The new Diatribe? Left to right: Cherry Pits, Vinnie Fono, Diana Death and Mar.
If Vinnie Fono has his way, his old band, Diatribe, will take the stage at Radio Room on Friday night to play a set of anarcho-punk songs that haven’t been performed in nearly 25 years. But you won’t find Diatribe’s name anywhere on the bill.
Never heard of them? Diatribe was a San Diego hardcore band that formed in late 1984 and broke up a few years later. They modeled their sound after English bands like Discharge and combined ferocious metal guitar riffs with anarchist lyrics and a punk attitude. Although they toured the U.S. and recorded a demo, they never put out a record. They were a flash in the punk-rock pan, and then they were gone—but not forgotten.
“Lots of times I’d be out on the road with one of my bands, and people would ask me when I was going to get Diatribe back together,” Fono says.
Every scene has scores of bands like Diatribe, and when they break up, they leave behind little more than photocopied flyers and fractured memories. As one local scenester put it, “The only people who remember Diatribe are the guys you used to do speed with, and they’re either in prison or dead.”
Earlier this year, Fono decided to get the old band back together.
“It was time to do it,” he says. Fono (real name Udo, 48) was Diatribe’s original singer, or at least he was until he got kicked out of the band, which makes it highly unusual that he’s the one bringing Diatribe back to life.
Nevertheless, Fono enlisted his friend Mar, 42, to play drums. Adrian Avilez, aka Cherry Pits, also 42, and Diana Death, 32, were recruited to play bass and guitar. Together they have close to 100 years of experience playing in punk-rock bands. But none of the new members ever played for Diatribe before. In fact, new guitarist Diana Death wasn’t even born until 11 years after Diatribe broke up.
Enter Julius, Diatribe’s original guitar player, who recently sent Fono a cease-and-desist letter in an effort to stop him from using Diatribe’s name. As the band member who wrote all the music and lyrics, Julius has strong feelings about the so-called “reunion.” He’s contacted the new band members (in some cases multiple times), the owner of Radio Room and the editors of CityBeat, but aside from comments he made to CityBeat via e-mail, in which he characterized himself as “the creative driving force behind the band,” he refused to go on the record for this story.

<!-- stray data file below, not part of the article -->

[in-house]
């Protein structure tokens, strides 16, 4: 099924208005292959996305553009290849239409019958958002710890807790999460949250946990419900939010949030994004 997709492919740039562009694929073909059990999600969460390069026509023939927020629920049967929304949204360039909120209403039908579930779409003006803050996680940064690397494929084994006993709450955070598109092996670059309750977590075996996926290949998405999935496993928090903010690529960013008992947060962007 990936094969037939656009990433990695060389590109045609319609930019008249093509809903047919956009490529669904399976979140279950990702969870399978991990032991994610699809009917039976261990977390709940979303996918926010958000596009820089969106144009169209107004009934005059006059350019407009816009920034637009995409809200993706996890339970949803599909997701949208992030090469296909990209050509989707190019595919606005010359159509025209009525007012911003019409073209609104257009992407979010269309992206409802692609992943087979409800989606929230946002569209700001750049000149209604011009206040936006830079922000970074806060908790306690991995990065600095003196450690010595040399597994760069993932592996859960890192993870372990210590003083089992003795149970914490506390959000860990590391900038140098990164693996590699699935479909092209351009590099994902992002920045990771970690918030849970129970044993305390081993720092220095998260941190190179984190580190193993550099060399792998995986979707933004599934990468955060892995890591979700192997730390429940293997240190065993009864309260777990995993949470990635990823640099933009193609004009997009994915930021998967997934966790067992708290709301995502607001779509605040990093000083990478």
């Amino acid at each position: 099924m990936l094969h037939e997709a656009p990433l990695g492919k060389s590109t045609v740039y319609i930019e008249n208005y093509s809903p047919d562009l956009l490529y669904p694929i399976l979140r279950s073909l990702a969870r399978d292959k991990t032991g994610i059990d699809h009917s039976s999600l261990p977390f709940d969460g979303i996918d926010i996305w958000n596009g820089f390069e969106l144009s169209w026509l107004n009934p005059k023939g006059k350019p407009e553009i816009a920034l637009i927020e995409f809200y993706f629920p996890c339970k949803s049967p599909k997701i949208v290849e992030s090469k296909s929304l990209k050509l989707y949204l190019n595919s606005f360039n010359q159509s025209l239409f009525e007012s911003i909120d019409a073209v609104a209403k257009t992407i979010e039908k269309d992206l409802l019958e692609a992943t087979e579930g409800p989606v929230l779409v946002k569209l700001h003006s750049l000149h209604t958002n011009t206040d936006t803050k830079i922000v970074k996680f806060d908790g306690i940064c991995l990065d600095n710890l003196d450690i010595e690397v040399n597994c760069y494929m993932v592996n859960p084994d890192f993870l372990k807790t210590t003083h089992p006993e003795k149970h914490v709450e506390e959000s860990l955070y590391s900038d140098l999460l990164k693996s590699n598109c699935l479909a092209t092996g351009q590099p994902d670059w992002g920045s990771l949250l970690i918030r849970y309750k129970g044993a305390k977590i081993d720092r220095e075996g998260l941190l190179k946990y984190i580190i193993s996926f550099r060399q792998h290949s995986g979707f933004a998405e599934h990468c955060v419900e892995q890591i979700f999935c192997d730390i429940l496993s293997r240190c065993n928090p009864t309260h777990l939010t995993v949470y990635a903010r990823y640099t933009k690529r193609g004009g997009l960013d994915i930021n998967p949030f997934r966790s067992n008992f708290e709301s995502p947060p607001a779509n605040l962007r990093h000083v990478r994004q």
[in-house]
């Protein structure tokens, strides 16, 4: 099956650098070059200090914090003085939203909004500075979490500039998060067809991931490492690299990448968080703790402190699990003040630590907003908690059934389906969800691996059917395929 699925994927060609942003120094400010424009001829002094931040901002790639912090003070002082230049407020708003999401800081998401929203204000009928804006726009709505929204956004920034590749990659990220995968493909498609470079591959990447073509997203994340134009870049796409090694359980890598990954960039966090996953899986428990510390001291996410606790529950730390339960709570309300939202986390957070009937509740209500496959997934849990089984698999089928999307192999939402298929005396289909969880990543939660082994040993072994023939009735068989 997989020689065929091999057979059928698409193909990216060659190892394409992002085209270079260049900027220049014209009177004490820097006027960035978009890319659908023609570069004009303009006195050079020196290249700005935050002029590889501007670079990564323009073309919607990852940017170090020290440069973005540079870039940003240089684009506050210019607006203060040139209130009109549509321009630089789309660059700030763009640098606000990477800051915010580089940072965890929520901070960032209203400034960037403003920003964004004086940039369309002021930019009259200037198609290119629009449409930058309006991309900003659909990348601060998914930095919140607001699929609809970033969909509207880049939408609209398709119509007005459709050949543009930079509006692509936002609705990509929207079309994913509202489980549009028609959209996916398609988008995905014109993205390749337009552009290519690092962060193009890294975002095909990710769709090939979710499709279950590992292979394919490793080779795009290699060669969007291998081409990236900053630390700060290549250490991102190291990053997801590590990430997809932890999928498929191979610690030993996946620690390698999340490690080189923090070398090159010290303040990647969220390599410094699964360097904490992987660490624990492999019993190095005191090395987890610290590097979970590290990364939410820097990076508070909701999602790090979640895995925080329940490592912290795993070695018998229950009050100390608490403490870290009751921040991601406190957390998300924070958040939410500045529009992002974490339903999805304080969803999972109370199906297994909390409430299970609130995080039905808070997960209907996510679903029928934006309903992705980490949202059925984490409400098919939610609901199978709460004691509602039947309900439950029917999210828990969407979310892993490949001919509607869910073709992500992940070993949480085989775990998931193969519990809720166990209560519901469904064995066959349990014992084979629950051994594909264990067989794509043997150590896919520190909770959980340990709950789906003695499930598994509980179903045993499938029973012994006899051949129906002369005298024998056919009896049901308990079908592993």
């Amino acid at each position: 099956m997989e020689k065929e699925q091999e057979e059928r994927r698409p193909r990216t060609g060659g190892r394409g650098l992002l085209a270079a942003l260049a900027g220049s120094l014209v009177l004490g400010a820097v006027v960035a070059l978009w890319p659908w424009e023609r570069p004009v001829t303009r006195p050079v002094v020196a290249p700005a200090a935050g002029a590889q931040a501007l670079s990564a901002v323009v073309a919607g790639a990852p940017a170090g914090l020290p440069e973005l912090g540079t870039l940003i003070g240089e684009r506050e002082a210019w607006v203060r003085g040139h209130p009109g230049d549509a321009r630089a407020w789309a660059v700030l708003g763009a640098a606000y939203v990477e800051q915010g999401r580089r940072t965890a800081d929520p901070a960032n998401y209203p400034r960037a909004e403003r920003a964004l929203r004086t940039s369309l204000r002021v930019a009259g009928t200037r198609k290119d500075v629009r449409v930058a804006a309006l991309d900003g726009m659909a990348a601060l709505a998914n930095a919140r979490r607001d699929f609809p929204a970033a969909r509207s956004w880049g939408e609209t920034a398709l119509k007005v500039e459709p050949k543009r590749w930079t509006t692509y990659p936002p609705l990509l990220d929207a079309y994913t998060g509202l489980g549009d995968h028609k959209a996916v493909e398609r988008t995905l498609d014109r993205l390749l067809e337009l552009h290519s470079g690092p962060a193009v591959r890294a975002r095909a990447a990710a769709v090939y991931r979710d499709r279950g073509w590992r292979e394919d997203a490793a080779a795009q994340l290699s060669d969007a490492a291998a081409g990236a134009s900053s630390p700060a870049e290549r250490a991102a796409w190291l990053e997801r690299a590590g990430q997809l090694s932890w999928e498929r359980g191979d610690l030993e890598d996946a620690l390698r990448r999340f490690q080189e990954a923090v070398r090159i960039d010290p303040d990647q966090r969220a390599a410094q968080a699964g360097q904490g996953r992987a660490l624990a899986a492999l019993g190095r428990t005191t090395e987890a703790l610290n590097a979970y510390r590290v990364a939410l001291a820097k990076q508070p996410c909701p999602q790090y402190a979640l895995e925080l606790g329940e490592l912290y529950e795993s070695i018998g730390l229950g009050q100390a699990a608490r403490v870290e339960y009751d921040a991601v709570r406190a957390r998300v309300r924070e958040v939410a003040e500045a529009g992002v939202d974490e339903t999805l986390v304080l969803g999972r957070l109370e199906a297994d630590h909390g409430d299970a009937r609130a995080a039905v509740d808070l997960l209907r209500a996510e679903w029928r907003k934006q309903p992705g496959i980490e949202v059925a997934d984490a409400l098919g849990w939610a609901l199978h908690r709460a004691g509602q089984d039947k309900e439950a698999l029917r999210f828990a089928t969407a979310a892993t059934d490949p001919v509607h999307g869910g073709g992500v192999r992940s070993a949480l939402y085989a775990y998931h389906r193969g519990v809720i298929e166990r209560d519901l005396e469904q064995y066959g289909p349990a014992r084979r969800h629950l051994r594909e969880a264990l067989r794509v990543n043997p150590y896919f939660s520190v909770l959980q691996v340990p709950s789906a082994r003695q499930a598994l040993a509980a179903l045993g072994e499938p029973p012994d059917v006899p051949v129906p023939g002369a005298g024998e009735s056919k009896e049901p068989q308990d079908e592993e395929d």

Still, the dispute between Fono and Julius raises all kinds of interesting questions. How many original members are required to reunite a band? To use an analogy, is The Who still The Who without John Entwistle and Keith Moon? Is The Who’s Who-ness predicated on the fact that the surviving members wrote the songs? But what about Pink Floyd, who kicked out Syd Barrett, the so-called genius of the band, who was succeeded as driving force by Roger Waters, who subsequently tried to stop his former bandmates from using the name when he left the band decades later.
It’s an all-too-common problem, but Fono’s situation is strangely unique. Even by the most forgiving standards, calling Fono and his crew of punk rockers “Diatribe reunited” is a bit of a stretch. Then again, who’s ever heard of a tribute band that featured the original singer? Even the band Discharge went through numerous lineup changes as their sound evolved from punk to hardcore to crossover thrash.
For Mar, the issue isn’t the least bit confusing. “Vinnie has every right to sing these songs. People around the world identify Vinnie with Diatribe.”
Diana is even less ambivalent. “I just want to rock!”
But we’re not talking about a lucrative half-time performance at the Super Bowl. We’re talking about a show at a dive bar. We’re talking about drink tickets. We’re talking about nostalgia.
No one knows why Julius is trying so hard to stop Vinnie from playing as Diatribe, but his impulse is understandable. He doesn’t need any more Diatribe memories. He wants to hold on to those he already has. There’s something very human about this, except you can’t trademark a memory, nor can you infringe on something that has no value.
And that might be the bitterest pill for Julius to swallow. Without any records or videos or merchandise of any kind, Fono’s attempts to resuscitate Diatribe aren’t damaging the Diatribe name, because there isn’t anything to damage. Aside from Fono and Julius and a handful of D-beat diehards, very few people care whether or not Diatribe takes the stage on Friday night.
At least that was the case a few weeks ago, but it may not be anymore. By taking their conflict public, Julius has created interest where there wasn’t any. And Julius’ attempts to thwart Fono’s comeback have made it easier for the vocalist to tap into the anger and aggression that made punk rock feel so vital all those years ago.
“There’s gonna be someone out there,” Fono says with a wicked smile, “hoping that we tank.”
In other words, Julius has given Fono exactly what every punk rocker needs, regardless of age: something to rebel against.
Vinnie Fono and his band, whoever they are, will play at Radio Room on Friday, Feb. 26. www.myspace.com/diatribepunk.